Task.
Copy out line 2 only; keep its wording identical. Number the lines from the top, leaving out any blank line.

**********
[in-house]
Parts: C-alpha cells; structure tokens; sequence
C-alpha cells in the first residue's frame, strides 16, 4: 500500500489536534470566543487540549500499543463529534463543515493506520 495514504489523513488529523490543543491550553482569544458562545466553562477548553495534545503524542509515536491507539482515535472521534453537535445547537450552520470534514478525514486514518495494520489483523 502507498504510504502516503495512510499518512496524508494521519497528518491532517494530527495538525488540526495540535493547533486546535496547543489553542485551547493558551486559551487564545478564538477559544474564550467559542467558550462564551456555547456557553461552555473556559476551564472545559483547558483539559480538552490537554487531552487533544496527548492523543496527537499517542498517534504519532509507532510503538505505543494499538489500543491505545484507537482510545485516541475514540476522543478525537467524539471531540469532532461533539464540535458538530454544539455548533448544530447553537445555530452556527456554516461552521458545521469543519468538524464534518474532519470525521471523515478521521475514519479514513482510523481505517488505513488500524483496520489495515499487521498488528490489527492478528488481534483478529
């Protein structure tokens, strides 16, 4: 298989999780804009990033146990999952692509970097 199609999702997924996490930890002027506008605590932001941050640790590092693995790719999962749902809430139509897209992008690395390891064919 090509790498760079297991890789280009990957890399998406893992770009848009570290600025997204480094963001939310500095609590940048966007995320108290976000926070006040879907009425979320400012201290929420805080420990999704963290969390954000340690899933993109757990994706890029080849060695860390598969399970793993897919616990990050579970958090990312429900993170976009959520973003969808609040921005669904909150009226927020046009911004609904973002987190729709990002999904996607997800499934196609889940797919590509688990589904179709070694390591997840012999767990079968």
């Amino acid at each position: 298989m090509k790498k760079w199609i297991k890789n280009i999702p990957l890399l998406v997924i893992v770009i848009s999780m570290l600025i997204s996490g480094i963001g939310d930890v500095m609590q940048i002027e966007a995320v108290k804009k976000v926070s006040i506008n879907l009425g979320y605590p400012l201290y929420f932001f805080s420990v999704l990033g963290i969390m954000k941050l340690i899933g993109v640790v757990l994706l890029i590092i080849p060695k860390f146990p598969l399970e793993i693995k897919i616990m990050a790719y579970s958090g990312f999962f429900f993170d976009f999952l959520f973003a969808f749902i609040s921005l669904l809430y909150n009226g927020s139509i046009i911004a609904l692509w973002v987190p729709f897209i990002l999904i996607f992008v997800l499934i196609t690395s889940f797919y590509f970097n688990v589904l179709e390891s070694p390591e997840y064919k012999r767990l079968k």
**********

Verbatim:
Parts: C-alpha cells; structure tokens; sequence